“I understand that my actions violated the law. I regret that my actions hurt or harmed the US. It was never my intent to hurt anyone. I only wanted to help people.”
I remember the first time I saw the US Apache video in the Iraq War, leaked thanks to whistle blower Chelsea Manning. For 30 minutes, I witnessed American soldiers murder innocent civilians. I heard the soldier’s claim that the scattered running bodies below them were carrying weapons, I saw no weapons. I watched two unarmed civilians, later identified as Reuters journalists, drag a bleeding body into a medical van. Seconds later, the soldiers “request to engage” and the van in blowed up. “Fire, over.” For a moment, I thought I was watching a video game and not the footage of “a day in the life of an American solider in Iraq.” But reality struck, this was indeed reality. A reality, previously hidden to American citizens and international observers. I remember the video finally ending and I didn’t move, I didn’t speak. I could only sit and soak up the horror of what I just witnessed.
To be honest, I did not have high moral expectations of our military might. I know that for a country to consistently invade the rest of the world for resources and power, it must not be administering peace. Violence is expected, but from the position of American privilege, never did I think I would witness the reality of the rest of the world, terror.
Chelsea Manning did the right thing. She gave information to Wikileaks, to expose what she saw as wrong and unjust. She didn’t necessarily do the “American” thing, because America since it’s inception, massacred Native Americans, enslaved Africans, and now manipulates it’s own citizens by ignoring this past. That of course, is wrong and unjust. Manning did what any person with compassion and a conscience would do. She showed us the truth.
A few months ago, I had an friend tell me over lunch, he was thinking about joining the military.
What?!, I said.
As a daughter of a Vietnam veteran, I can attest to the mental health issues this man would face for the rest of his life after serving in war, and presumably he would serve because we are always at war. Also, as a student of Latin American studies, a region historically plagued by U.S. military intervention, I learned what happens when a democratic country experiences a U.S. backed dictatorship.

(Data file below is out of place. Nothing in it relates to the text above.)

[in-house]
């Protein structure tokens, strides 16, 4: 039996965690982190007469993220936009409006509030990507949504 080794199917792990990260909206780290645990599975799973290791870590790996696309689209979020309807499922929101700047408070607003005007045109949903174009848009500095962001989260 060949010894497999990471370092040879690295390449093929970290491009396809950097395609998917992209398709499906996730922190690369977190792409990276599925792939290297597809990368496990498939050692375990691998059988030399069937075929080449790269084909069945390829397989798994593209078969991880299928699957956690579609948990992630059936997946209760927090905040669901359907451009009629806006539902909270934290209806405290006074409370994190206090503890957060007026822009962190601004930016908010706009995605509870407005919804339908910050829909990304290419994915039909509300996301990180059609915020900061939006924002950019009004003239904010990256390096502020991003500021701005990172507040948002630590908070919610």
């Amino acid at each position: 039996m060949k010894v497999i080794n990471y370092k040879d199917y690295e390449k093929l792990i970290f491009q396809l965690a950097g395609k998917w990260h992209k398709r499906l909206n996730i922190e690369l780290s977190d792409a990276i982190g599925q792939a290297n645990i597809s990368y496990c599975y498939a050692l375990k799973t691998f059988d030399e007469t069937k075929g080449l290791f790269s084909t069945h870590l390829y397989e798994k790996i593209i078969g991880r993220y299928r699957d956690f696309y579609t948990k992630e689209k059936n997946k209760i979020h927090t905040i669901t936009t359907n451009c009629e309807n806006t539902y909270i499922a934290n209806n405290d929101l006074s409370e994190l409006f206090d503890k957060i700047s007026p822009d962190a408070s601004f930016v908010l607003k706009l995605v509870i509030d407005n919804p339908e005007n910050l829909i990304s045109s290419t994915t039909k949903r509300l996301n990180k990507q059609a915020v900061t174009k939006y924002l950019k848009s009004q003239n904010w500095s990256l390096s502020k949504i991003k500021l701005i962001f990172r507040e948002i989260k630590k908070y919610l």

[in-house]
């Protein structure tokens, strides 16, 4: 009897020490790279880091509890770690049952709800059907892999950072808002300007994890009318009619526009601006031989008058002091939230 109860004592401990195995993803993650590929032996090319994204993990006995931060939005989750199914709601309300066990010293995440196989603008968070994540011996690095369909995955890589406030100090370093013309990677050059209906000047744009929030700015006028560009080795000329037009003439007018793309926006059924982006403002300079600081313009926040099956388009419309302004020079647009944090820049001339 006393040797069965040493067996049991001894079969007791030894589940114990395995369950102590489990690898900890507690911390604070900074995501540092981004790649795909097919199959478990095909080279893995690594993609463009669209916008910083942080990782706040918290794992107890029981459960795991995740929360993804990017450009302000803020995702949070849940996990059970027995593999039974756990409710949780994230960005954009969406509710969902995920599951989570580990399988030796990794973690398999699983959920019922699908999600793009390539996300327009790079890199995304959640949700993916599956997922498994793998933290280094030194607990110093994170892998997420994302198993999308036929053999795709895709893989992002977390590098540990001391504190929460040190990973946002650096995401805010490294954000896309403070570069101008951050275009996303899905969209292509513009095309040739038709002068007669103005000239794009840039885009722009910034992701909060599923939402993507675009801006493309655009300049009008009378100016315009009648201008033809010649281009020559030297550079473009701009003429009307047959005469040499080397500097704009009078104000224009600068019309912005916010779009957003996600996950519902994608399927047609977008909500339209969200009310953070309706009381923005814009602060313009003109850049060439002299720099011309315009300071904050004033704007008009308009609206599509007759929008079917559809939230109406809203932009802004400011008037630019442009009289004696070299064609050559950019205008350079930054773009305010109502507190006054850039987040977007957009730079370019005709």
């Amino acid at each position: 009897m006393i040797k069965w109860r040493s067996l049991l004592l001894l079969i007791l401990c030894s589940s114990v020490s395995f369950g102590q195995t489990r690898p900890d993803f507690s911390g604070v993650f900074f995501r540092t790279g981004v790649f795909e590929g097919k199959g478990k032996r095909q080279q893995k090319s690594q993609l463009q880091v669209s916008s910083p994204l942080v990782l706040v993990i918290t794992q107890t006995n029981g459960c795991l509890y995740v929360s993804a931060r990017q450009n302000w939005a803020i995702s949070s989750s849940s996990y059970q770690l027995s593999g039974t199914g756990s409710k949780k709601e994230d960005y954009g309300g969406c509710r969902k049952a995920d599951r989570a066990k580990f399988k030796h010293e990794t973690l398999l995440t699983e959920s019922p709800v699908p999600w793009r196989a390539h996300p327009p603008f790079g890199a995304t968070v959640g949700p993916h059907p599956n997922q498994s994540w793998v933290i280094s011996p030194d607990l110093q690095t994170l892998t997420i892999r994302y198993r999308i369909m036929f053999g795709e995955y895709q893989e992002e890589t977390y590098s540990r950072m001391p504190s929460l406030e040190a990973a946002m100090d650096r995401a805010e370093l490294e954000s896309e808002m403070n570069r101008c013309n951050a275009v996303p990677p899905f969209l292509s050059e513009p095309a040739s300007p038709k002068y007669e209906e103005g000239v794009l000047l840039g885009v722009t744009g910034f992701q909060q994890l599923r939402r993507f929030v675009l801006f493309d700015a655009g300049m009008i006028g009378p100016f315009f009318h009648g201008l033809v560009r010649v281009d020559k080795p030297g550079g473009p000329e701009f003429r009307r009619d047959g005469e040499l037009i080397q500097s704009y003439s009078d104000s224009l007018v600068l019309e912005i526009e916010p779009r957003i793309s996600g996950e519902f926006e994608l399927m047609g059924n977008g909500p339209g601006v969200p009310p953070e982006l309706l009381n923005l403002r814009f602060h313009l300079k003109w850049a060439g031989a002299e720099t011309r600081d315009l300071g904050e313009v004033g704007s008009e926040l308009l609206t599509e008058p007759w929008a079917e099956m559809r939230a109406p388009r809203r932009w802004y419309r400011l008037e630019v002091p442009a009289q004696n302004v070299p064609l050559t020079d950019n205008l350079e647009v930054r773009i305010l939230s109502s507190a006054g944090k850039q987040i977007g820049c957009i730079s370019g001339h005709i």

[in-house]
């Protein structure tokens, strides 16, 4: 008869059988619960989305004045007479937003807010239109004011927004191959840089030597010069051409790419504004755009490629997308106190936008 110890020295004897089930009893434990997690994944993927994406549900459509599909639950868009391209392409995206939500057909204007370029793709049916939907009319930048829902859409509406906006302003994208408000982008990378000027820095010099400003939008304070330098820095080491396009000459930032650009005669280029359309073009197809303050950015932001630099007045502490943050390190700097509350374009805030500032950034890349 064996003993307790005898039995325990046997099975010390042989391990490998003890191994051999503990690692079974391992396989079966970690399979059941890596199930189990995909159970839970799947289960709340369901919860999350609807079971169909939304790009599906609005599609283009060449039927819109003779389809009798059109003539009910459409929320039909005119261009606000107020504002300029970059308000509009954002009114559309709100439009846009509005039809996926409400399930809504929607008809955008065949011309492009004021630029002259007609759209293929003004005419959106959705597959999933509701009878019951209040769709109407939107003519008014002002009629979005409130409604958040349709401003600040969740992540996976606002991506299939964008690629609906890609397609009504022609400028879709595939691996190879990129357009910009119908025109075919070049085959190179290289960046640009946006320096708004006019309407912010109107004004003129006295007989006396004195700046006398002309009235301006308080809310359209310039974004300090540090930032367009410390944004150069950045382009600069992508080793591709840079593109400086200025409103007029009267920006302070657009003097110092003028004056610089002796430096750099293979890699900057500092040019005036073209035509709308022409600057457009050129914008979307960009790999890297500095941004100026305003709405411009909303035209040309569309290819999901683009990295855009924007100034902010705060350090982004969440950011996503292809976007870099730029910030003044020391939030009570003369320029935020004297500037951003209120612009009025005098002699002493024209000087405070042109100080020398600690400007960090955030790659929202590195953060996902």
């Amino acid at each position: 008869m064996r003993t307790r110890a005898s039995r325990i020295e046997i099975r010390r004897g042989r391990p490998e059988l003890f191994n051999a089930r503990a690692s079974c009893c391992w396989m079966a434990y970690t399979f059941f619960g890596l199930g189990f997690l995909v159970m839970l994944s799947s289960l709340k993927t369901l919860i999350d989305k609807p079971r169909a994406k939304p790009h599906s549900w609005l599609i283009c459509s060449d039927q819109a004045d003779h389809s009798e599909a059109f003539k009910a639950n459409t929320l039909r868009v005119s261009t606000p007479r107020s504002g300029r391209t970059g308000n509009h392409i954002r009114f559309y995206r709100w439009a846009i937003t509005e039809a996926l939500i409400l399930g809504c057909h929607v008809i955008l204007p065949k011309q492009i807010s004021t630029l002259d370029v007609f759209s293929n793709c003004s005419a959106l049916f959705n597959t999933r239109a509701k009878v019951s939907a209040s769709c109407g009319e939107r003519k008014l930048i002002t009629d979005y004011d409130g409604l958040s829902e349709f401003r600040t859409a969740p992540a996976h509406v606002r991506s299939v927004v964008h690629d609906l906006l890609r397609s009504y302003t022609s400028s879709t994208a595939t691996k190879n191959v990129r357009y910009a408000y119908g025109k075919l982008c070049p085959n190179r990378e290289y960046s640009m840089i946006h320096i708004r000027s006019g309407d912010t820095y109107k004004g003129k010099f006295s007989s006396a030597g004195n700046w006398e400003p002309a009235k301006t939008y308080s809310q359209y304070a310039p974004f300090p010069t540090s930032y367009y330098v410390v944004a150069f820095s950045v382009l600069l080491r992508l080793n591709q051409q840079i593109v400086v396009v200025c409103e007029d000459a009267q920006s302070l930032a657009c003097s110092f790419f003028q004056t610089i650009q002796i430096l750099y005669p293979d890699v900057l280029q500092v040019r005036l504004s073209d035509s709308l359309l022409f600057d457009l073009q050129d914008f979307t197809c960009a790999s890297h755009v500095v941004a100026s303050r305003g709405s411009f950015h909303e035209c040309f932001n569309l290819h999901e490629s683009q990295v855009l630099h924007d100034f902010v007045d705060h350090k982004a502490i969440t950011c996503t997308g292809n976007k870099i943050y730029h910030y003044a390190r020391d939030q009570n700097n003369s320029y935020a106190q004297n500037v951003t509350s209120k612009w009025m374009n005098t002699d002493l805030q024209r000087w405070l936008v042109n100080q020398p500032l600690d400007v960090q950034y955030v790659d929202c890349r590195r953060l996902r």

In the cases of the military coup d’états in Argentina (1976) and Chile (1973), first and foremost–all the young men begin disappearing. Kidnapped in the night, the country is left without an able bodied resistance. Meanwhile, the obvious radicals, leftists, professors and journalists are captured and killed. No dissent can survive in a dictatorship. Then, anyone else who dares to even question the newly illegally appointed government will also disappear into the night, and the sounds of torture will haunt the neighbors basement. No trials, no explanation.The wealthy conservatives save their lives by fleeing. Finally, all that is left are the mothers and grandmothers holding hands and mourning their husbands, their sons, their nephews, their daughters, their nieces, their spirits and their country. Wailing, and asking why?*
As my friend started to justify his desire to fly airplanes as a short-term career move and the dream of a GI bill tuition waiver, I stopped him. In the few minutes I had of his attention, I opened up my computer and played the leaked video of the US Apache helicopter in Baghdad. Slowly, I saw the progression of his face drop with the look of awe and disgust in witnessing war crimes. I didn’t need to say anymore. I only had to ask if he was willing to perform the same duties. Silence.
Regardless of branch or country of loyalty, military service means taking orders and never asking questions. After countless hours of lecture and training, plus the promises of patriotic honor, soldiers carry out duties they might have never done otherwise as a civilian. Murder, suppression, brutality, and a life without choice. The environment of order, regulations, and discipline condition soldiers to perform the most atrocious acts. All the while, we sit back and relax benefitting from our tax dollars used to pay the soldiers for our security.
On August 21, the American Justice system under the Obama administration sentenced Manning to 35 years in prison. At age 25, she might not see the free world again until she is 60 years old. As a dishonorably charged veteran, where will she go? what benefits can she collect? will she be offered medical services, including mental health care? where will her family be? dare I ask, how many more wars will the American government, unlawfully wage?
To contextualize this case in history, Manning’s defense attorney David Coombs noted–
“There have been similar dark moments for the virtues of democracy, the Trail of Tears, the Dred Scott decision, McCarthyism, and the Japanese interment camps, to name a few. I am confident that many decisions made after 9/11 will be viewed in a similar light.”
Coombs statement reflects the severity of injustice taking place with the court’s decision against Manning. How will we remember this case?
Within 10 years, Manning will be eligible for parole. So there is hope that she may live a life outside bars, but his freedom could come sooner than that, if the request made by Manning’s lawyer for a pardon is approved by Obama. For a president that has demonstrated his leadership in areas such as immigrant deportations, nonviolent imprisonments and aiding corporations, Manning has a better chance escaping from military prison.
*For more information: read Tina Rosenberg‘s Children of Cain.
**this article has been updated for gender pronouns